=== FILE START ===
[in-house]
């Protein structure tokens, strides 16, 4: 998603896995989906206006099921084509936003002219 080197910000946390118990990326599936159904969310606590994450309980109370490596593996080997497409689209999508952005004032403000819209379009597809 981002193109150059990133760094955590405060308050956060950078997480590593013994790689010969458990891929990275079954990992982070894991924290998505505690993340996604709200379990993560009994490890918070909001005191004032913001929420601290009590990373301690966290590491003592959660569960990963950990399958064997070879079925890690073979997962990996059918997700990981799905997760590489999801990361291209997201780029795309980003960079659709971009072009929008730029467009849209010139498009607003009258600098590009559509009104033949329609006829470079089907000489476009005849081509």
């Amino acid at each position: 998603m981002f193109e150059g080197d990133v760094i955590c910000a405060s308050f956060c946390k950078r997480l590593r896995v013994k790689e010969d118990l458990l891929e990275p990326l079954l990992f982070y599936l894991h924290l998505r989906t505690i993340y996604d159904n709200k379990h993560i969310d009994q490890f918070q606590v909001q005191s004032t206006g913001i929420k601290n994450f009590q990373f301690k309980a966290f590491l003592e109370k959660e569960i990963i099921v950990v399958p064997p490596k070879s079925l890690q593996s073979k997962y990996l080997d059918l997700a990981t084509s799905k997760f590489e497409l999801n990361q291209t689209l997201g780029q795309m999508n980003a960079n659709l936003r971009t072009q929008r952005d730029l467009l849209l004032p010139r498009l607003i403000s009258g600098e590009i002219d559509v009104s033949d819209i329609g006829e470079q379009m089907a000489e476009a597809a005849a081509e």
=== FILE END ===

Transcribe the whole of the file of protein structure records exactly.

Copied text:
[in-house]
């Protein structure tokens, strides 16, 4: 998603896995989906206006099921084509936003002219 080197910000946390118990990326599936159904969310606590994450309980109370490596593996080997497409689209999508952005004032403000819209379009597809 981002193109150059990133760094955590405060308050956060950078997480590593013994790689010969458990891929990275079954990992982070894991924290998505505690993340996604709200379990993560009994490890918070909001005191004032913001929420601290009590990373301690966290590491003592959660569960990963950990399958064997070879079925890690073979997962990996059918997700990981799905997760590489999801990361291209997201780029795309980003960079659709971009072009929008730029467009849209010139498009607003009258600098590009559509009104033949329609006829470079089907000489476009005849081509």
């Amino acid at each position: 998603m981002f193109e150059g080197d990133v760094i955590c910000a405060s308050f956060c946390k950078r997480l590593r896995v013994k790689e010969d118990l458990l891929e990275p990326l079954l990992f982070y599936l894991h924290l998505r989906t505690i993340y996604d159904n709200k379990h993560i969310d009994q490890f918070q606590v909001q005191s004032t206006g913001i929420k601290n994450f009590q990373f301690k309980a966290f590491l003592e109370k959660e569960i990963i099921v950990v399958p064997p490596k070879s079925l890690q593996s073979k997962y990996l080997d059918l997700a990981t084509s799905k997760f590489e497409l999801n990361q291209t689209l997201g780029q795309m999508n980003a960079n659709l936003r971009t072009q929008r952005d730029l467009l849209l004032p010139r498009l607003i403000s009258g600098e590009i002219d559509v009104s033949d819209i329609g006829e470079q379009m089907a000489e476009a597809a005849a081509e």